Keywords

  • Bio-based forest products
  • Bioresources
  • Wood modification
  • Wood preservation

Published Papers (4 papers)

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Research

Open AccessArticle
Termite Resistance of a Fast-Growing Pine Wood Treated by In Situ Polymerization of Three Different Precursors
Forests 2020, 11(8), 865; https://doi.org/10.3390/f11080865 - 08 Aug 2020
Abstract
This study aims to compare the resistance against subterranean termites of wood–polymer composites produced by in situ polymerization. The biological tests were carried out by choice and no-choice feeding tests. Poly (furfuryl alcohol), poly(styrene) and poly (methyl methacrylate) were studied here. They were [...] Read more.
This study aims to compare the resistance against subterranean termites of wood–polymer composites produced by in situ polymerization. The biological tests were carried out by choice and no-choice feeding tests. Poly (furfuryl alcohol), poly(styrene) and poly (methyl methacrylate) were studied here. They were impregnated into a Brazilian fast-growing pine wood using a vacuum:pressure method and then cured under simple heating. These treatments were evaluated using chemical (by infrared spectroscopy) and morphological (by scanning electron microscopy) analyses. The termite attack was evaluated by mass loss determination and photography. In general, all the treatments were effective in protecting the fast-growing pine wood. Results obtained by no-choice tests indicated that the treatment solution with 75% of furfuryl alcohol was less effective than the others, which indicates that both choice and no-choice tests may be important in a comprehensive study on the termites resistance of solid woods. Full article
(This article belongs to the Special Issue Methods and New Technologies for Wood Modification)
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Open AccessArticle
Effects of Microwave Treatment on Microstructure of Chinese Fir
Forests 2020, 11(7), 772; https://doi.org/10.3390/f11070772 - 19 Jul 2020
Abstract
Microwave (MW) treatment is an effective method to increase refractory wood permeability, thereby reducing drying time and defects. The extent of modification depends on the damage extent of the wood microstructure. In this study, MW intensities of 43 kWh/m3 (low intensity) and [...] Read more.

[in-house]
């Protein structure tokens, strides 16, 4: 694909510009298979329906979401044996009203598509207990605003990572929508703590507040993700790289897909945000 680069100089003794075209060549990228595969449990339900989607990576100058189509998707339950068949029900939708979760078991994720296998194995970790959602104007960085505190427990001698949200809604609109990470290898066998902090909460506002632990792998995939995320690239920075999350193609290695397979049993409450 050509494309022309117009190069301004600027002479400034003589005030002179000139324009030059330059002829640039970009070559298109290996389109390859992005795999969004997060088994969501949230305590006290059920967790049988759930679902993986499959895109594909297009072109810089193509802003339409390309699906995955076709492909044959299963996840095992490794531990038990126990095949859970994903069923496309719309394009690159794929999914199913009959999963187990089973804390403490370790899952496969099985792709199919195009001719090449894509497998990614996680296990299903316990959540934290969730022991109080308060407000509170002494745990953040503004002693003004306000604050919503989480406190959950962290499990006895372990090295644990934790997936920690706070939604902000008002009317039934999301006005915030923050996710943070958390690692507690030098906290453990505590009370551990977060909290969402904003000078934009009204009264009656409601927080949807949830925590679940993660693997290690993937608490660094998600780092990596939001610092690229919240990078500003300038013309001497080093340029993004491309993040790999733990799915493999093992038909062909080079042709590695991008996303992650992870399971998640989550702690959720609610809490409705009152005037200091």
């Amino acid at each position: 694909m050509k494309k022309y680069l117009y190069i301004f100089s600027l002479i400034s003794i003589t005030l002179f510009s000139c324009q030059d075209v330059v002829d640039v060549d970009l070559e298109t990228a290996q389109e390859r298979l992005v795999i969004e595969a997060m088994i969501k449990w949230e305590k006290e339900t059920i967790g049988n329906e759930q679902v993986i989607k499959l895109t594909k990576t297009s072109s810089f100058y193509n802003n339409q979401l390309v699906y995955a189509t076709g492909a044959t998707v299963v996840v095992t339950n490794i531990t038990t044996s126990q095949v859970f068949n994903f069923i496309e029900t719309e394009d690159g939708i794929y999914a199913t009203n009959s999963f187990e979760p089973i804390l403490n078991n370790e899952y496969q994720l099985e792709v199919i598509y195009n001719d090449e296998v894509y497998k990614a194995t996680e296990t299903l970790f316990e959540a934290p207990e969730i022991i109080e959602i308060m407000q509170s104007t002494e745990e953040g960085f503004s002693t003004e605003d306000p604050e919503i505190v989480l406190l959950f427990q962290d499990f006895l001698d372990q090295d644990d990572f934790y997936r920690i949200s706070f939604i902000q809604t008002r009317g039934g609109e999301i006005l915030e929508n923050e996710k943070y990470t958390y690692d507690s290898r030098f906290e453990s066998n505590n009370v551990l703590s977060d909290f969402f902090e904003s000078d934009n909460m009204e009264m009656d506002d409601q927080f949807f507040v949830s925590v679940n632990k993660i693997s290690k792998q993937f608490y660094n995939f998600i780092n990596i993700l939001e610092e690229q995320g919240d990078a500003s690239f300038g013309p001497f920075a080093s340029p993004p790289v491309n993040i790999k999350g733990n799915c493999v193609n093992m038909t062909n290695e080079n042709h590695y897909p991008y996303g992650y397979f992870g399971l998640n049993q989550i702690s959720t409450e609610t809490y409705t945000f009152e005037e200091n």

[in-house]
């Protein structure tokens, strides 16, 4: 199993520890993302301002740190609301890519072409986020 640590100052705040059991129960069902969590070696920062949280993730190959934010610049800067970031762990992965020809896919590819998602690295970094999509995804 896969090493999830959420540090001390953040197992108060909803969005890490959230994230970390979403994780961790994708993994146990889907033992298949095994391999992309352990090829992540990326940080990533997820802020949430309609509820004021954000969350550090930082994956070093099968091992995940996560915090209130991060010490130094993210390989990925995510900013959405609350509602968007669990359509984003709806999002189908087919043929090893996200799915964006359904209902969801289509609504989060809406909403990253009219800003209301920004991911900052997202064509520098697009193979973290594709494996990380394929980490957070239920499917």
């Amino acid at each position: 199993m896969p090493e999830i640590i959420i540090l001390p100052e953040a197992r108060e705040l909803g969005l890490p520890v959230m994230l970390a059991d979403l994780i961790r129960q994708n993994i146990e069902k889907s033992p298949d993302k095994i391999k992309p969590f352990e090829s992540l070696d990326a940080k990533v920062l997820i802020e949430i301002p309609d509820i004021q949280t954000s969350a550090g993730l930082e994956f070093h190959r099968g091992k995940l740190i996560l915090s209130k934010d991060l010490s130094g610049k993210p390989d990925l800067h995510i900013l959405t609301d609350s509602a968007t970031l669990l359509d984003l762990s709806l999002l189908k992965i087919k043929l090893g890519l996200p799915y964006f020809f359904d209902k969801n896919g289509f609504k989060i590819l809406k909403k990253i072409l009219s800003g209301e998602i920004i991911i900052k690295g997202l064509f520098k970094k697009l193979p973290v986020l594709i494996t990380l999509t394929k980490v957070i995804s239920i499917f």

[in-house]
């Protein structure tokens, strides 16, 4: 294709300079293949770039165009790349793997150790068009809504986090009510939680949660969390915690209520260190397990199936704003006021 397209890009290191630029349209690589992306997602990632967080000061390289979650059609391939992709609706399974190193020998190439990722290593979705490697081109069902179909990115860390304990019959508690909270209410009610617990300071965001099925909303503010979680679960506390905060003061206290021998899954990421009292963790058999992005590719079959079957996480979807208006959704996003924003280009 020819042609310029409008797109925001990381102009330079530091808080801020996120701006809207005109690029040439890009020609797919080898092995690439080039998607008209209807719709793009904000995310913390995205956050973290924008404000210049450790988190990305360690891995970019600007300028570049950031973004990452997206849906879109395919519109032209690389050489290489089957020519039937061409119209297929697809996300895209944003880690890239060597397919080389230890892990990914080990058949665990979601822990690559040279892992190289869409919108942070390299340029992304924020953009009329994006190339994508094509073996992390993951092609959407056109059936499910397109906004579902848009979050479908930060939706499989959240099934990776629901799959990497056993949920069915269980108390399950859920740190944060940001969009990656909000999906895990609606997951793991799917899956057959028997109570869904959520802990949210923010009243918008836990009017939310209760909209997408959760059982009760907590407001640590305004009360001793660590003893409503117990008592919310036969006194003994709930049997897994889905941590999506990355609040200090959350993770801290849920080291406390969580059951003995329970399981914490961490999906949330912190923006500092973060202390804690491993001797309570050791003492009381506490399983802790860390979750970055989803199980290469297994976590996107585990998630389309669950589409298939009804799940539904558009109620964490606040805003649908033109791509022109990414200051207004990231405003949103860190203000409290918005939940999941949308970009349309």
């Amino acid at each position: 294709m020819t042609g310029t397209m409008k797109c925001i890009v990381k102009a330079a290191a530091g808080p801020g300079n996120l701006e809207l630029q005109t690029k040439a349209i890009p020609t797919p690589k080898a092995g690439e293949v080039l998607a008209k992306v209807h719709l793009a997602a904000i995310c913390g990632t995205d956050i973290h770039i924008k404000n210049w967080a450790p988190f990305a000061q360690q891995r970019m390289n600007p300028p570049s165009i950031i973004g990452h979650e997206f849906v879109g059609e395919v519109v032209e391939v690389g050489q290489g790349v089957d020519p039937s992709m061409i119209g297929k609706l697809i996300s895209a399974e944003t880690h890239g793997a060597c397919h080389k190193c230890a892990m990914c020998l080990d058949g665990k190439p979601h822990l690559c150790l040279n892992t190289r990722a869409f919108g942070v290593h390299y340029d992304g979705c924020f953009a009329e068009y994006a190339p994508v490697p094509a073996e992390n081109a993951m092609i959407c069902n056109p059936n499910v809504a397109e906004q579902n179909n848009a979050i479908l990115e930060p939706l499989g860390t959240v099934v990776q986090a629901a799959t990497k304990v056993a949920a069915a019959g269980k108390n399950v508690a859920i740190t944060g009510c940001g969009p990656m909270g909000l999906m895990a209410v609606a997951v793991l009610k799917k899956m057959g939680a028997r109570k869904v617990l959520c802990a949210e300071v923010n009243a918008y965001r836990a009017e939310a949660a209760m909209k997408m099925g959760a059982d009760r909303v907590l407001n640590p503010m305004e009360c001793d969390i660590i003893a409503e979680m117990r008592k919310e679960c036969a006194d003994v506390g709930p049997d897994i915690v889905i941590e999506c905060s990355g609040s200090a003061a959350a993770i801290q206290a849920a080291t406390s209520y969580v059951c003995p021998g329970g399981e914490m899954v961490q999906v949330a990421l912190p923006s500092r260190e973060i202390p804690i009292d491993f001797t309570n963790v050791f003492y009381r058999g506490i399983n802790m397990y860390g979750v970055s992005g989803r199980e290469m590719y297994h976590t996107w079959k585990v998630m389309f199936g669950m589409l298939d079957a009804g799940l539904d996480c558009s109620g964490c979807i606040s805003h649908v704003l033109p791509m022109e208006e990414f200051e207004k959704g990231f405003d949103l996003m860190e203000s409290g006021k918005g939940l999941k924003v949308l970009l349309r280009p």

Microwave (MW) treatment is an effective method to increase refractory wood permeability, thereby reducing drying time and defects. The extent of modification depends on the damage extent of the wood microstructure. In this study, MW intensities of 43 kWh/m3 (low intensity) and 57 kWh/m3(high intensity) were adopted to treat Chinese fir lumber. Microstructural changes in wood samples were observed using scanning electron microscopy (SEM) and pore structure was characterized using mercury intrusion porosimetry (MIP). Results were as follows: After low-intensity MW treatment, parts of the bordered pit membranes in tracheids were damaged, and micro-fibrils on the margo were ruptured, while the torus basically remained intact. Micro-cracks were observed at both ends of the cross-field pit apertures, propagating to the cell walls of tracheids. The middle lamellar between ray parenchyma cells and longitudinal tracheids cracked, and the width of cracks was in the range of 1–25 μm. After high-intensity MW treatment, damage to the wood microstructure was more severe than that in the low-intensity MW treatment, with macro-cracks having a width range of 100–130 μm being generated. In addition, on the fracture surface of macro-cracks, the bordered pit membranes in tracheids fell off, cross-field pit membranes disappeared and the ray parenchyma cells were seriously damaged, exhibiting fracture of the tracheid walls. Both low-intensity and high-intensity MW treatment can increase the pore diameter corresponding to the margo capillaries (peak value increased from 674.7 nm to 831.8 nm and 1047.6 nm, respectively). The number of pores in the tracheid lumen diameter range also significantly increased. These results provide a theoretical support forMW treatment processes’ improvement and high-value utilization of Chinese fir. Full article